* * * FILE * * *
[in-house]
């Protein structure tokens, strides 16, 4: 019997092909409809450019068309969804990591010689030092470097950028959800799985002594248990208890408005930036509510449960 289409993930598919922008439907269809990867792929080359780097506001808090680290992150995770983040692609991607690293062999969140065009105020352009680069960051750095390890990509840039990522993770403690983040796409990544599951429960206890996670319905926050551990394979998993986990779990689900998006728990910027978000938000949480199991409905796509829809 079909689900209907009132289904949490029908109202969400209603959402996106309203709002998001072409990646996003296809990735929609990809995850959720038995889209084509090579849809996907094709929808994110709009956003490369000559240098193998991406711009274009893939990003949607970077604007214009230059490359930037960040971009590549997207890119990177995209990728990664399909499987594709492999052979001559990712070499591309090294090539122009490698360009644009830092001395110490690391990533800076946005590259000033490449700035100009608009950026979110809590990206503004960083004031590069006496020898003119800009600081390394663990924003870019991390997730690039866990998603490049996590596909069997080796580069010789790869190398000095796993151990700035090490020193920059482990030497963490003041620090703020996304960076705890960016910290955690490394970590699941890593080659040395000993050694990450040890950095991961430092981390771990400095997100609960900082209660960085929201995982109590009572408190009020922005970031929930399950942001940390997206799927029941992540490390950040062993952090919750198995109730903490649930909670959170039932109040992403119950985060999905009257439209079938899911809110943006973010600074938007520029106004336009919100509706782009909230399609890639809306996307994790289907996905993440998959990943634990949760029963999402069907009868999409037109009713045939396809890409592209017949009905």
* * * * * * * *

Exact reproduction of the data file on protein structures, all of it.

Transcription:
[in-house]
């Protein structure tokens, strides 16, 4: 019997092909409809450019068309969804990591010689030092470097950028959800799985002594248990208890408005930036509510449960 289409993930598919922008439907269809990867792929080359780097506001808090680290992150995770983040692609991607690293062999969140065009105020352009680069960051750095390890990509840039990522993770403690983040796409990544599951429960206890996670319905926050551990394979998993986990779990689900998006728990910027978000938000949480199991409905796509829809 079909689900209907009132289904949490029908109202969400209603959402996106309203709002998001072409990646996003296809990735929609990809995850959720038995889209084509090579849809996907094709929808994110709009956003490369000559240098193998991406711009274009893939990003949607970077604007214009230059490359930037960040971009590549997207890119990177995209990728990664399909499987594709492999052979001559990712070499591309090294090539122009490698360009644009830092001395110490690391990533800076946005590259000033490449700035100009608009950026979110809590990206503004960083004031590069006496020898003119800009600081390394663990924003870019991390997730690039866990998603490049996590596909069997080796580069010789790869190398000095796993151990700035090490020193920059482990030497963490003041620090703020996304960076705890960016910290955690490394970590699941890593080659040395000993050694990450040890950095991961430092981390771990400095997100609960900082209660960085929201995982109590009572408190009020922005970031929930399950942001940390997206799927029941992540490390950040062993952090919750198995109730903490649930909670959170039932109040992403119950985060999905009257439209079938899911809110943006973010600074938007520029106004336009919100509706782009909230399609890639809306996307994790289907996905993440998959990943634990949760029963999402069907009868999409037109009713045939396809890409592209017949009905």